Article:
Adjustments in 44% of the first circle of the President

Luis Linares Zapata: Economy and Succession


With increasing intensity, the multiple vicissitudes that the presidential succession entails are outlining the current situation in Mexico. The boil has been bubbling for some time and the ingredients that will define it have been planted with sufficient penetration and clarity. From now on there will be no step, no time, outside of such a complex and important event. Its own dynamics and consequent development will impose itself without pause or rest.

Meanwhile, and awaiting the following chapters, the current version is accompanied by financial trimmings and its effects affect and are conditioned by the behavior of the country’s gross domestic product (GDP). In this way, the elusive inflation, which furiously affects the US economy, spreads its aggressive tentacles around the world. But, especially, and for us, the gaze must focus on what may or may not happen in Mexico.

At the same time and for a better location, what happens in other regions should be collected. Comparative utility helps to better calibrate what is own to extract vital lessons. In Argentina, for example, the concomitant instability of rampant inflation and the country’s own inherited indebtedness has led to a string of seemingly irrational resignations and appointments to the central cabinet. Suddenly and due to rivalries between a harassed Alberto Fernández and the protagonism of Cristina Fernández de Kirchner, a new economy superminister (Sergio Massa) is elevated, suddenly and as an apparent solution. This character, at least in the disinformation media, already rivals the president himself for power. Meanwhile, the Argentine peso, due to its own weakness, suffers the constant beating of the markets that flap the avidity of the citizenry. The weight is divided into two versions of value: the normal and the so-called blue which today is changed to several times more than the first. A mess already seen by southerners before. In Colombia, suddenly, the thirst for the dollar seems to find no rest. The waves caused will put the recently released Gustavo Petro in additional problems to those of the war. In Peru and since the very election of the indigenous primary school teacher (Pedro Castillo) he has already undergone several complete cabinet changes. The inevitable concomitant instability, provoked from within by the indigenous right, magnifies the current inflationary shocks. People in the streets demand better fuel prices, as is the case in Ecuador.

In Germany they impose cold showers and blackouts on themselves as a result of their acute dependence on Russian gas. They will not be able, at least in the medium term, to mitigate the possible complete absence of this vital fuel. And all this as a consequence, not well foreseen, of the crazy and arrogant sanctions imposed on its now feared Russian neighbor. The Italians enter into their almost customary turbulence at the political summit in the face of, among other things, fears of running out of enough energy induced by their positions on the Ukrainian conflict.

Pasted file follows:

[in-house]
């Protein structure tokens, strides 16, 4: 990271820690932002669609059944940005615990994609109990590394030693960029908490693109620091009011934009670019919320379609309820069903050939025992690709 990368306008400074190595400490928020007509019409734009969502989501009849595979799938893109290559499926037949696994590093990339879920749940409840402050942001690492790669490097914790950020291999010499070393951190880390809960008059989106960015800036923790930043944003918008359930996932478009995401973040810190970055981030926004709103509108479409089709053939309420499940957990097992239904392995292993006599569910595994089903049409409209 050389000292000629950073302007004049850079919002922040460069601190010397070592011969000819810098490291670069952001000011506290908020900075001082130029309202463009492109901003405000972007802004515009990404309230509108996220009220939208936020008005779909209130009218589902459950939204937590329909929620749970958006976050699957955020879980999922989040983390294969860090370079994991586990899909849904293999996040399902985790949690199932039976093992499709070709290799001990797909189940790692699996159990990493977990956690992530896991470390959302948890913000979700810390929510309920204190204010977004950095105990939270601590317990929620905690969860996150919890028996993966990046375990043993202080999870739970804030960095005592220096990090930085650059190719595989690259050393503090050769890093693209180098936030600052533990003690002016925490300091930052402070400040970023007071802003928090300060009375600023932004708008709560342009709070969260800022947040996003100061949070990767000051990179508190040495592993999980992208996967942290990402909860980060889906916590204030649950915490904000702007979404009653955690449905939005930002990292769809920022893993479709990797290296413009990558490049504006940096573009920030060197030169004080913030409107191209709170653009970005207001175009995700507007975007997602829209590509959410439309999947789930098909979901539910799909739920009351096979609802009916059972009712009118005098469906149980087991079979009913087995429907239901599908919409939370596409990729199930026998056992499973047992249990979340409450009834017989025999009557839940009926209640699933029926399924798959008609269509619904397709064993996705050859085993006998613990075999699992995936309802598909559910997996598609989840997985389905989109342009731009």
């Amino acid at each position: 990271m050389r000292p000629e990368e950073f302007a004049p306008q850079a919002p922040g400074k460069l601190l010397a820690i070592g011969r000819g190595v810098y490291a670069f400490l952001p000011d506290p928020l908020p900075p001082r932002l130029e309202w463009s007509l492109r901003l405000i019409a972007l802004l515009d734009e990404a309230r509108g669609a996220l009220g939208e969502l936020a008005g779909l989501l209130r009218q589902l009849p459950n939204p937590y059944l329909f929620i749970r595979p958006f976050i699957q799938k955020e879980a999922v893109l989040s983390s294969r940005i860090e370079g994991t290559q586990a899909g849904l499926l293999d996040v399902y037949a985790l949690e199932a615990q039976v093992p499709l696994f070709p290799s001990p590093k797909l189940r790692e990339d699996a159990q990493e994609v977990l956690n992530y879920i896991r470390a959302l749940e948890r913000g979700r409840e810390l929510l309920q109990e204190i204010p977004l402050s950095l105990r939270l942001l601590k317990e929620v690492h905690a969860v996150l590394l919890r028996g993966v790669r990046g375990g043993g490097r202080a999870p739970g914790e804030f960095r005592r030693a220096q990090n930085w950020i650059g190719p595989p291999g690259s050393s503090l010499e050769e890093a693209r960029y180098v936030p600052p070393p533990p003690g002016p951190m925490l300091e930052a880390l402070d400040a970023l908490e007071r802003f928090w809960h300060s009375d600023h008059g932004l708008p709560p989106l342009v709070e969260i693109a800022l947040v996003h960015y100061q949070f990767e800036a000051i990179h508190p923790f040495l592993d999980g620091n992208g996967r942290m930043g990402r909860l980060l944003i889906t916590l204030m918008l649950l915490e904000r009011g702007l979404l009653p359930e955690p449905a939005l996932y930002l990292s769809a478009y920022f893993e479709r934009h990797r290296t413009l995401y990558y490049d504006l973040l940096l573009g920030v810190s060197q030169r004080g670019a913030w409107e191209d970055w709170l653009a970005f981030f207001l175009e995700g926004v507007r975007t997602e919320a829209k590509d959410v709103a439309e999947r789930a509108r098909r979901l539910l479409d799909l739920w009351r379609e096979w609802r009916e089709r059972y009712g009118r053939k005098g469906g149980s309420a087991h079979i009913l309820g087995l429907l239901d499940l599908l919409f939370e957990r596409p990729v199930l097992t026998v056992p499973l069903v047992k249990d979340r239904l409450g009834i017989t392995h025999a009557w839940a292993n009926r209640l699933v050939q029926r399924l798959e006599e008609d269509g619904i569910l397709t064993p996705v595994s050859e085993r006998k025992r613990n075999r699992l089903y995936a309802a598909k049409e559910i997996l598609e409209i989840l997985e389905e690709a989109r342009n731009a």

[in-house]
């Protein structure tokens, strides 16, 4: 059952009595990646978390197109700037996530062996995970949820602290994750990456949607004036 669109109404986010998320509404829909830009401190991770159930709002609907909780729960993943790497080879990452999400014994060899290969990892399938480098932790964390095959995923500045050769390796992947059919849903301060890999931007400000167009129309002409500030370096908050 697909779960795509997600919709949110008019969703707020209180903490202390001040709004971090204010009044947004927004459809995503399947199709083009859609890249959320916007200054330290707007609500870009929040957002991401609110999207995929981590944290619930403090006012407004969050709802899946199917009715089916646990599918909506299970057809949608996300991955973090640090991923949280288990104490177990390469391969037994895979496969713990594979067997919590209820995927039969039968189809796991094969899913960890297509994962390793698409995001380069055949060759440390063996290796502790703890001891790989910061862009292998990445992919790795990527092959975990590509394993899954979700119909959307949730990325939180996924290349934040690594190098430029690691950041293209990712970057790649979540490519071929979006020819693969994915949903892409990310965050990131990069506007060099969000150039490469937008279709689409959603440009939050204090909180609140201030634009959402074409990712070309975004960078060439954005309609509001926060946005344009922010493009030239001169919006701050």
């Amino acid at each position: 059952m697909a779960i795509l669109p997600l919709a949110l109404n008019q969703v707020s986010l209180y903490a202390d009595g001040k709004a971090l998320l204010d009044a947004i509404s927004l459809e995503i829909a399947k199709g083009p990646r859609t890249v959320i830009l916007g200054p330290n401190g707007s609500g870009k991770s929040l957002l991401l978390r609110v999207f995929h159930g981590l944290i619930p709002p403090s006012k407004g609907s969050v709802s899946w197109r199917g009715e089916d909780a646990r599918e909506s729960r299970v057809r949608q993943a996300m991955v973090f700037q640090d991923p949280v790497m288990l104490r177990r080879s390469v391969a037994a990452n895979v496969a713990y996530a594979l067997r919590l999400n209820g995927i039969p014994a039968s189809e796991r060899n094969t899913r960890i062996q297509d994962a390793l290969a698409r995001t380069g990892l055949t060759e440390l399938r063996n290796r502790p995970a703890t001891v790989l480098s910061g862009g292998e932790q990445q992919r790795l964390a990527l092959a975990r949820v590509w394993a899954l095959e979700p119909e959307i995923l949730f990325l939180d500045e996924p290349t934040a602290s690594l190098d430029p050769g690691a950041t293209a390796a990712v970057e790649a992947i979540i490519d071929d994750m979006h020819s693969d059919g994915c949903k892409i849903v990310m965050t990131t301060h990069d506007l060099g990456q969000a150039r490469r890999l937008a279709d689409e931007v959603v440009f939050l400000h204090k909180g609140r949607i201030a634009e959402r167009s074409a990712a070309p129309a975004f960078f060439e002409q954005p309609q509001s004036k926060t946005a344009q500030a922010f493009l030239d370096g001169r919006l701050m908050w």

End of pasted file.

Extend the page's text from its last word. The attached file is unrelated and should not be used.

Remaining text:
Inflation throughout the European Union is already causing great pain and tension to power and citizens without having a clear future forecast. The discussion about the inevitability of the US recession will undoubtedly be the central dispute in the upcoming elections in that country. The already weak figure of Joe Biden will open a dangerous attack front for his rivals.

The derived lessons make it inevitable to meditate on the current stability of Mexico. Despite excessive inflation (8 percent), the economy is heading in the right direction. There is no instability whatsoever that is induced by the behavior of the federal Executive nor by the always tendency to speculation in the markets. The clamor for the lack of investment, together with the possible imagined recession and the insistent call to take advantage of the Sino-American conflict, integrates a whole critical diffusion current. The entrenched right-wing opposition tries, in vain, to focus on something other than their fierce rejection of the government’s popular policies. They have outlined, with insistent chatter, the image of a country in crisis and an inefficient and chaotic government. They will then have no competitor by 2024.

The trials as to which of the candidates for the Presidency, already in an open campaign, is, or would be, the least bad option for their massive interests, spreads growing doubts. They uncover their preferences with redoubled fury. The truth is that both Ebrard and Claudia and Monreal have made their visions for the future explicit. The way in which these offers correspond to the needs and drives of the people will focus their disputed preferences.

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